smoked carp

“Smoked Carp.”

My uncles and I passed that awkward sign for years during our annual spring turkey-hunting trek to southwestern Wisconsin. The running joke was that we needed to slip in under the cover of darkness and switch the order of the “a” and the “r” in “Carp.” Eventually, we decided to stop by and take a look at the building behind it. It was time to see what Ritter’s Fish Market was all about.

When we pulled into the parking lot, a fisherman was unloading a boatload of rough fish, mainly carp, plus a bunch of other strange-looking bottom feeders that I couldn’t identify to save my life. My eyebrow raised and I scratched my chin. Are people really eating this stuff? The answer? Hell yeah! And after testing some of Ritter’s smoked carp jerky, I started to understand why there’s a significant market for the ugliest fish in the Mississippi River.

Ritter’s Roots
Ritter’s Fish Market is owned by Jeff and Sue Ritter, husband and wife. It’s located just minutes above the bluffs of Prairie Du Chien, Wisconsin, where the Mighty Mississippi is more than a river—it’s a culture.

“My folks had a place on the river in Waterloo, Iowa, when I was 4 or 5 years old,” Jeff explained of his fishing roots. “When I was growing up, I took a love to the outdoors and the water immediately. I made use of whatever kind of water I could there. I guess you could say I started commercial fishing way back as a kid, catching fish and selling ’em on street corners.”

Jeff went to college to study fisheries biology, but it didn’t take long for him to change course. “I found out real quick I hated school,” he said. “So I went the other way and started working on the river with an old-timer.”

The veteran fisherman who showed him the ropes was hardly making ends meet, but Jeff wanted to take it to the next level and make a serious run at commercial fishing as a career. “When I first started, there were still a lot of ma and pa fish markets around—somewhat like our place is now—but they were waning fast,” he recalled. “When I started, I’d have to wait in line to sell my fish.”

A Market for Rough Fish
After 3 decades of hard work, Ritter’s Fish Market has solidified its standing in the commercial fishing market. “We catch garbage fish, but it’s other people’s food, so it works out pretty good!” Jeff joked. Nine employees, plus about 15 different commercial fishermen, are responsible for catching, processing and shipping more than 30,000 pounds of wholesale rough fish to Chicago and Minneapolis every week.

ritters fish market

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Where exactly does the fish end up? “When it leaves here, it’s going to some store where somebody is going to buy it and cook it,” Jeff said. This was moderately shocking to me, considering I can only recall one or two times when I’ve personally seen rough fish being sold at a fish market. Apparently I need to get out more.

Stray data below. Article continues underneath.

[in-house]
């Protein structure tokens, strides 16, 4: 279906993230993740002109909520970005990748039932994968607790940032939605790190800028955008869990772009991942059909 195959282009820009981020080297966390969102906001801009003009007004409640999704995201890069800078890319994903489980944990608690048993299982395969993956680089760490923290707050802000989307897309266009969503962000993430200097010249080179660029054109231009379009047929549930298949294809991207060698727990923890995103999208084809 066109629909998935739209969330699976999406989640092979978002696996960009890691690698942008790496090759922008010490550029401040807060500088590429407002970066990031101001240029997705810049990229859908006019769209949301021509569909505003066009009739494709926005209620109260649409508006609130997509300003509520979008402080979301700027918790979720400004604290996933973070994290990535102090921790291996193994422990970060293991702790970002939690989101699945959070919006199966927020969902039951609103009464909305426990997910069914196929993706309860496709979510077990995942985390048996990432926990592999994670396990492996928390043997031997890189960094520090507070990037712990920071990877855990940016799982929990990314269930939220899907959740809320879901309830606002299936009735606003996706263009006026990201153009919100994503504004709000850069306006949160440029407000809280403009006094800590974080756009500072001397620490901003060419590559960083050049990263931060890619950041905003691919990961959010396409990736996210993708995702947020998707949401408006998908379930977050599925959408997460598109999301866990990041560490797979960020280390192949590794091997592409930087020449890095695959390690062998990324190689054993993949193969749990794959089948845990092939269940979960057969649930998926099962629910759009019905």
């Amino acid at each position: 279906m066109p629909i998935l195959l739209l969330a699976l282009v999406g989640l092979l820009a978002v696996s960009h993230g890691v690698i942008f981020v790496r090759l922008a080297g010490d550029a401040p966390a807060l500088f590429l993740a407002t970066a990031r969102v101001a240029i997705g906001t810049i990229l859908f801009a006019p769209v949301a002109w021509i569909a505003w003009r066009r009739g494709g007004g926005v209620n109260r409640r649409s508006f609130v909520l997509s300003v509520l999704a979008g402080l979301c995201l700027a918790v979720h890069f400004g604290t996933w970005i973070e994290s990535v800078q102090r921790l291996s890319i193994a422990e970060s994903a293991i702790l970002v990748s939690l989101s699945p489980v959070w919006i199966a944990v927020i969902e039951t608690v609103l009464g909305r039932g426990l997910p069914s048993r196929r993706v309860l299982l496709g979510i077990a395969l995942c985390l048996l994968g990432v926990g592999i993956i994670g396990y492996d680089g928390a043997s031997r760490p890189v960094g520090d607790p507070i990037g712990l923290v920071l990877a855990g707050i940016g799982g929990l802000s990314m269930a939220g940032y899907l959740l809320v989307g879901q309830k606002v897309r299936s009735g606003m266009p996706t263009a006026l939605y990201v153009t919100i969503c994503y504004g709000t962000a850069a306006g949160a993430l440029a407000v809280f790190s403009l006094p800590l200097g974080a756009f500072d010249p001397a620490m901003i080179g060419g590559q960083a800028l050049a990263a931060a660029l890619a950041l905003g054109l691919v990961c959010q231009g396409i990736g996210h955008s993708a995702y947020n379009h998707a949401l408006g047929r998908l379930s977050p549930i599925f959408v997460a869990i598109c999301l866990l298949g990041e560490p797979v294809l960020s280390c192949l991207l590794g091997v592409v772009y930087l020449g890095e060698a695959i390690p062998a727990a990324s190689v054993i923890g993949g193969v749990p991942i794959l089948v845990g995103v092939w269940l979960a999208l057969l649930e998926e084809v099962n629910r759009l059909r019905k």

Catching and Cleaning
Ritter’s crew and most other commercial fishermen along the Mississippi catch their rough fish via one of three methods: hoop nets, gill nets, set lines or seining. Setting and checking nets is a daily grind, but catching the fish is only half the battle. Once they’ve collected a haul of fish, it’s imperative to keep the bounty fresh.

smoked carp jerky

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“When we’re netting them, we’ll take ice on the boat and usually keep the fish iced—most of the time they’re still alive,” Jeff explained. At his shop, the fish get put in an ice-water bath (“ice slurry”) and they’re soaked for an hour or two. Then they’re gutted and put into another ice-water bath. That process applies to most of the species, but catfish are given royal treatment. “We normally keep catfish alive in an aerated water tank until we dress ’em,” Jeff noted. “They’re usually dressed no more than 2 days ahead before they go to the store. That gives ’em a shelf life of about a week.”

Storefront Specialties
Driving up from Prairie Du Chien on Highway 27, several twists and turns will bring you along a gorgeous stretch of country dotted with row crops, hardwood coulees, cattle farms, and a distinct whiff of rural work ethic. Eventually you run into Ritter’s Fish Market, where Jeff and his team work tirelessly to feed the appetites of ruffians from near and far. Today, in addition to the wholesale processing wing of the establishment, you’ll also find a charming retail storefront where you can buy fresh fish ranging from catfish to sturgeon. You’ll even see shrimp, salmon and other selections on the menu, which Ritter’s sources from around the country to feed local demand with more than just local river fish.

ritters fish market

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Most of the fish is frozen, but a handful of other delicacies are ready to eat—pickled fish and carp jerky being the two most popular storefront products.

The pickled fish is made using Jeff’s secret homemade brine, which he stumbled into while trying to make pickled venison sausage.

Ritter’s carp jerky is a secret specialty, too. The carp are filleted, bones are removed, and the fillets are cut into strips. Next, they go into another one of Jeff’s special brines and they hit the smokehouse—also located on site. “I’m always trying to monkey with the brine recipe, but everyone tells me I wreck it, so I’ve kind of stopped messing with it,” Jeff said. And I would have to agree. Ritter’s carp jerky is perfect.